This is all fun and games until somebody brings their own switch with a IGMP querier enabled in a totally different IP subnet. Then there are two queriers active on the network and things go south. It could be a FOH wizzard with their own rack of toys, a broadcast truck stealing all our channels or even something simple like a extra rack of wireless rented from a competitor. When one of the switches has also been configured by the Yamaha guide but has a IP address of 10.10.10.10 then they don't talk to each other and you end up with multiple IGMP queriers and Dante channels randomly appearing or disappearing from the network.

Is there a 'one size fits all' solution to mitigate this? Other than going back no analogue....  ;D

I havenít specifically tangled with this problem and when reading through my gut was that you just donít allow other switches on the network.  However, reading all the way through you present a reasonable situation where that may not be possible.  Without getting into my switches and the Cisco docs to see if itís possible my gut is to find a way to block IGMP across the links to ď3rd partyĒ switches.  Of course that may have negative knock-on effects too.

For the small rack issues it might be prudent to just have a few loaner switches that you could provide and just have everything get patched into those.  For larger setups itís probably appropriate to integrate it into your advance process a method to coordinate these things.  After all we already coordinate a lot of other things itís only reasonable to expect that as IT networking becomes show critical that that would need to be coordinated as well.  The problem is when the people youíre interfacing with have no idea whatís going on and either are using a default config or had an IT person set it up whoís not available.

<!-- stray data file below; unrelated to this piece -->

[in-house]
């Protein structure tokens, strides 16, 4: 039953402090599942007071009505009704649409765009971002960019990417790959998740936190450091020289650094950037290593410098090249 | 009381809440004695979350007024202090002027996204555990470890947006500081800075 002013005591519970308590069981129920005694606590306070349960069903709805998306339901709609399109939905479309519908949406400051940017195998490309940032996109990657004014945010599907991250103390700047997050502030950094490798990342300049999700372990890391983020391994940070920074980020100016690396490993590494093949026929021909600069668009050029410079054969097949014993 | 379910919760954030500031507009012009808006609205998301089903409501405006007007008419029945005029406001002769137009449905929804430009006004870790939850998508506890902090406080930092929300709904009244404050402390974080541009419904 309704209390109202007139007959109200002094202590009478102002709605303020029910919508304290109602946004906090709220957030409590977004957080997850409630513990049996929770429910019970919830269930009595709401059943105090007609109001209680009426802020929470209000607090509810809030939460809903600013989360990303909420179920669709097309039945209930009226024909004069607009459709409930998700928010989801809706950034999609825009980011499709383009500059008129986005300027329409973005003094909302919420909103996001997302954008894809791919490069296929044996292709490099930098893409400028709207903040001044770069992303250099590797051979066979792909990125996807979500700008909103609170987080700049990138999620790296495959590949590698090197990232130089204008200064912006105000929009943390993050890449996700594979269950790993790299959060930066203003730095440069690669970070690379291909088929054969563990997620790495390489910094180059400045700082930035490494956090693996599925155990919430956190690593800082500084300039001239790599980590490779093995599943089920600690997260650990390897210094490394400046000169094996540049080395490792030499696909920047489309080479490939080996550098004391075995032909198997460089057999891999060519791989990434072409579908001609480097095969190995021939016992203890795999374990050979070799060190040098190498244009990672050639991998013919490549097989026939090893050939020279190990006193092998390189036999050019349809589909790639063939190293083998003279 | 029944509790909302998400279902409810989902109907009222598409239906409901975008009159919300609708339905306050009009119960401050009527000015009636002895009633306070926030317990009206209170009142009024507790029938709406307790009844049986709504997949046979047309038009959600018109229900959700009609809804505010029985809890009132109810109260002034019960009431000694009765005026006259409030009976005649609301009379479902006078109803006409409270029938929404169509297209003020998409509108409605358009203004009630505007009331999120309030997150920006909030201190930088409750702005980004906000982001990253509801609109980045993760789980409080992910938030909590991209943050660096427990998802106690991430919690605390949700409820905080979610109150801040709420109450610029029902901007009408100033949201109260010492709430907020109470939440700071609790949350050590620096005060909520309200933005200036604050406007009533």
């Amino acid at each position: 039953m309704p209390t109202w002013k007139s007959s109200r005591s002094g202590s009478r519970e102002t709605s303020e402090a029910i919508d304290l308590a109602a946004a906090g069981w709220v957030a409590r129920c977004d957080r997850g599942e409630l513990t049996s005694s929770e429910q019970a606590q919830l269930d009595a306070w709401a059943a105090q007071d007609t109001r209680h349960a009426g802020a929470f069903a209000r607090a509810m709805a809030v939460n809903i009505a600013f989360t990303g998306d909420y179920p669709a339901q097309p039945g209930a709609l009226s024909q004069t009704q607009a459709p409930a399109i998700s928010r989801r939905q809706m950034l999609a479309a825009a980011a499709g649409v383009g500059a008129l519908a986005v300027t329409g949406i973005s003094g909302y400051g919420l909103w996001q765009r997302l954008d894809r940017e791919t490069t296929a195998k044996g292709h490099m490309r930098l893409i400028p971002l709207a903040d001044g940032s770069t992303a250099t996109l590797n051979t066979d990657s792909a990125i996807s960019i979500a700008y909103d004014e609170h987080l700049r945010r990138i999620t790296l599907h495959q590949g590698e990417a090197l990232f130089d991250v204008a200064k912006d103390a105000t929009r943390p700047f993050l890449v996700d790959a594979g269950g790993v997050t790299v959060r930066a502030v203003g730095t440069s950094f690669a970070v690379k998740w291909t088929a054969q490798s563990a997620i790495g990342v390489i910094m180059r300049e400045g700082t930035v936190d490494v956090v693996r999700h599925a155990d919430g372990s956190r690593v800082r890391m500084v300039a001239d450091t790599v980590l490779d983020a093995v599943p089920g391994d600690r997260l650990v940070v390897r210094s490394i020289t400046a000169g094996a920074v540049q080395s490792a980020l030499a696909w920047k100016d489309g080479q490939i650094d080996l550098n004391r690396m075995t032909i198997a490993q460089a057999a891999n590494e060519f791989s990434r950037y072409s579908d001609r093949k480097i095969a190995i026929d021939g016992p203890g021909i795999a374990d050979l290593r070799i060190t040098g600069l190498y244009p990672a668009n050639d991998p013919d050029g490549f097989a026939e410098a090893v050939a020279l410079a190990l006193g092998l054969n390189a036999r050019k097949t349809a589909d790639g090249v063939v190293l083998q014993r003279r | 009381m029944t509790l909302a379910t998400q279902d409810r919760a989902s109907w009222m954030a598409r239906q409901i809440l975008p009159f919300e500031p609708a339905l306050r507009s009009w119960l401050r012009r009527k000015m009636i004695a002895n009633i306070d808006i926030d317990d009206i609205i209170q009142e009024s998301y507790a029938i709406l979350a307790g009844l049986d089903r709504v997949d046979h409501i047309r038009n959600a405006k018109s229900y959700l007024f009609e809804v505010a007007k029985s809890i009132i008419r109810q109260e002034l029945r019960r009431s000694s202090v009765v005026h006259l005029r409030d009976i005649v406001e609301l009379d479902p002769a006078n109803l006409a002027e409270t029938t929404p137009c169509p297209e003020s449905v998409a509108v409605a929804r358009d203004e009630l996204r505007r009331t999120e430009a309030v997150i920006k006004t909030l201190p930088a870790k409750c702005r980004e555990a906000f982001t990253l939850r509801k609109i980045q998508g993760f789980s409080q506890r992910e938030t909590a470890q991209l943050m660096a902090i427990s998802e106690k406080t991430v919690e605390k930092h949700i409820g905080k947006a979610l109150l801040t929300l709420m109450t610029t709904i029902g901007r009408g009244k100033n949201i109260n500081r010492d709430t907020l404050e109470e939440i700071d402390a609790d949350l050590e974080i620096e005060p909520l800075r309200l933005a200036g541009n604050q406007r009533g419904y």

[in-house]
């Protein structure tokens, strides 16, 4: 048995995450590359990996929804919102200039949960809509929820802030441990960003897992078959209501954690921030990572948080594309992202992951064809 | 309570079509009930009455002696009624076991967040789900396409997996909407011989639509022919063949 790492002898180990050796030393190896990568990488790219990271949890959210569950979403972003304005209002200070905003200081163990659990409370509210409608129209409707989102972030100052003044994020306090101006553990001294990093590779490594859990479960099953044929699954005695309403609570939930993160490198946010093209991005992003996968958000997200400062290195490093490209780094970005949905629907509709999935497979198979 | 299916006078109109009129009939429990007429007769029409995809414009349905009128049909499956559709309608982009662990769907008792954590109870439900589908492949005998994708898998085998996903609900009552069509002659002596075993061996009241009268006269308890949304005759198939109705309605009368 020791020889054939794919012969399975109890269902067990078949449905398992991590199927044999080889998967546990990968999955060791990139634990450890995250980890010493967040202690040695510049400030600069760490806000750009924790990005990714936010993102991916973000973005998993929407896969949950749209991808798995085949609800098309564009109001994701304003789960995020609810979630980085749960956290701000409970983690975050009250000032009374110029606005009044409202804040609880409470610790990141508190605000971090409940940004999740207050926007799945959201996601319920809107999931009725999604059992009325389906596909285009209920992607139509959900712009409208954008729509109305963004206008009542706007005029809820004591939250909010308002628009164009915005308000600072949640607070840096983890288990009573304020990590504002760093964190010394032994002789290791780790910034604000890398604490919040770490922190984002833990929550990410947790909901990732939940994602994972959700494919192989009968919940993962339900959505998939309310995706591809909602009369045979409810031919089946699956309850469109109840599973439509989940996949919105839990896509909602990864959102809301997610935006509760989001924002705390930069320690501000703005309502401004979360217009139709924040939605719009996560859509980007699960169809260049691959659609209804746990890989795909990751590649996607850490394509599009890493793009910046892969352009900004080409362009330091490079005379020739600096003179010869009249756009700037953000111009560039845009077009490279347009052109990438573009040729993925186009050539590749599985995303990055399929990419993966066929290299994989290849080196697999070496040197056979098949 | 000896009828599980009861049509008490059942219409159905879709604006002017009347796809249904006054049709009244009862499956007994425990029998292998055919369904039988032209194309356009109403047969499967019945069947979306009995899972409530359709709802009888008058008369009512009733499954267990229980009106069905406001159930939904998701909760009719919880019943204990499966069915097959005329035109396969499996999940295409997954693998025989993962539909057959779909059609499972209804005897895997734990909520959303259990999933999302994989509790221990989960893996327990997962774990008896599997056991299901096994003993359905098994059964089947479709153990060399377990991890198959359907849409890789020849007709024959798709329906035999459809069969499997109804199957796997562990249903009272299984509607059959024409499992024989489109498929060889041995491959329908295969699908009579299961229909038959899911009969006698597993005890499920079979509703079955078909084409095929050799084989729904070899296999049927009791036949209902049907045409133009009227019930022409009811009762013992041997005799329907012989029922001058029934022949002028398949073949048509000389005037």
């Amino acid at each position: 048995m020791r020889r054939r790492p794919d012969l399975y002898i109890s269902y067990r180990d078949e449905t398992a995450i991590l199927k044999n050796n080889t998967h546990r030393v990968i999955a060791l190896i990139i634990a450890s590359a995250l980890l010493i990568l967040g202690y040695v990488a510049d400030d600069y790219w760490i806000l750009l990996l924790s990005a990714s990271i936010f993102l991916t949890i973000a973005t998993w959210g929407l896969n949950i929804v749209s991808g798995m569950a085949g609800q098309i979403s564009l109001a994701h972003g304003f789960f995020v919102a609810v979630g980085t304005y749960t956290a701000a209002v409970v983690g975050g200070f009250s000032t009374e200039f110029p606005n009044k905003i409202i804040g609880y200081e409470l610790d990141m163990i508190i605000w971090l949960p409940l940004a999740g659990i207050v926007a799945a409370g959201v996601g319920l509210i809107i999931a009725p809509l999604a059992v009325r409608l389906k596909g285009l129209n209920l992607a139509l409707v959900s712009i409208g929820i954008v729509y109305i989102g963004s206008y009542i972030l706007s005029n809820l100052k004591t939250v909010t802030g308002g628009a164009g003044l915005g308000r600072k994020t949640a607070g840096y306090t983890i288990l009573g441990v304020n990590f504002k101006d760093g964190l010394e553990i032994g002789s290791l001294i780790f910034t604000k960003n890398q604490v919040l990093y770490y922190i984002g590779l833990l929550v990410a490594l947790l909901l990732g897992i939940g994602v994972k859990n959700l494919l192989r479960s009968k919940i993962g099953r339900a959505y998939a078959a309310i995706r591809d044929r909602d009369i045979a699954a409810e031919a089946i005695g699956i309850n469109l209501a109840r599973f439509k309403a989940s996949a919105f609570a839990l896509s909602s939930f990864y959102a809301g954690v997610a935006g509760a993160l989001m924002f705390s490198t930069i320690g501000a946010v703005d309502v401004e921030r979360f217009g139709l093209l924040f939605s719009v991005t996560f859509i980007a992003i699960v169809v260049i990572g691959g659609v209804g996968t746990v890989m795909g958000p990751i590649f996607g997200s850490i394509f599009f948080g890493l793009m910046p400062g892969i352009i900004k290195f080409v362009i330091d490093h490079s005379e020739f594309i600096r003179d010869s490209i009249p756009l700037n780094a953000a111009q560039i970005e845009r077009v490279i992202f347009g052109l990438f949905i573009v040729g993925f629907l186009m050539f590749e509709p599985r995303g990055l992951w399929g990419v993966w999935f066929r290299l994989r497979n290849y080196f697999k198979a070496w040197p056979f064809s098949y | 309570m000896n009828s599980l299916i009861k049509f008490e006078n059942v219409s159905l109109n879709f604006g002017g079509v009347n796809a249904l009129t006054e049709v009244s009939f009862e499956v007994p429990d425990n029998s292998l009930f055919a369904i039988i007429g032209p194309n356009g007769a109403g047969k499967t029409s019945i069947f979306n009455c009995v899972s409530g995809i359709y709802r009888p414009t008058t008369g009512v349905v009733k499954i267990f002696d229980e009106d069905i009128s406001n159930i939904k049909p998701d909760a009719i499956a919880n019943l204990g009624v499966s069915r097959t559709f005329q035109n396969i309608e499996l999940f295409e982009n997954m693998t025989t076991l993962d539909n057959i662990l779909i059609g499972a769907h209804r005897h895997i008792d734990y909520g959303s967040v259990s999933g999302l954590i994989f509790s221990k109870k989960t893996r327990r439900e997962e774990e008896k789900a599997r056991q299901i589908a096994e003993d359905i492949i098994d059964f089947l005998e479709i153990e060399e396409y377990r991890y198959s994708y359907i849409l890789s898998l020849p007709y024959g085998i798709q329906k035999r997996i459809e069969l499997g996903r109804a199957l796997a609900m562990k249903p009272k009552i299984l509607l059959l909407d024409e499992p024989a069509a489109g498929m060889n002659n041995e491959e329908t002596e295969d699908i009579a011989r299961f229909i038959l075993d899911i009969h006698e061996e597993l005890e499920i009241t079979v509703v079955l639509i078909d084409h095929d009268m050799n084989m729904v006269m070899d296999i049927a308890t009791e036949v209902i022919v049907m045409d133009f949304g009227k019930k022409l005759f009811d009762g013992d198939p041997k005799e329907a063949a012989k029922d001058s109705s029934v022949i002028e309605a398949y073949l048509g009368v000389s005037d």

Title: Re: IGMP querier and foreign switches
Post by: Russell Ault on May 29, 2022, 12:52:04 AM
{...} my gut is to find a way to block IGMP across the links to ď3rd partyĒ switches.  Of course that may have negative knock-on effects too. {...}

If my understanding is correct, the only way to really achieve this would be to place a router between the "house" network and the "3rd party" network, which IIRC in turn would require Dante Domain Manager in order to be able to send the audio through the router (the negative knock-on effects of which are primarily cost and complexity).

{...} For the small rack issues it might be prudent to just have a few loaner switches that you could provide and just have everything get patched into those.  For larger setups itís probably appropriate to integrate it into your advance process a method to coordinate these things.  After all we already coordinate a lot of other things itís only reasonable to expect that as IT networking becomes show critical that that would need to be coordinated as well.  The problem is when the people youíre interfacing with have no idea whatís going on and either are using a default config or had an IT person set it up whoís not available. 

This all makes sense to me. Mercifully, most (all?) of the switches I've run into don't have IGMP snooping enabled be default, so any "foreign" switch that someone has gone to the trouble of enabling IGMP snooping on will hopefully also be accompanied by a person who can make the necessary configuration changes (or, at the very least, their phone number).

-Russ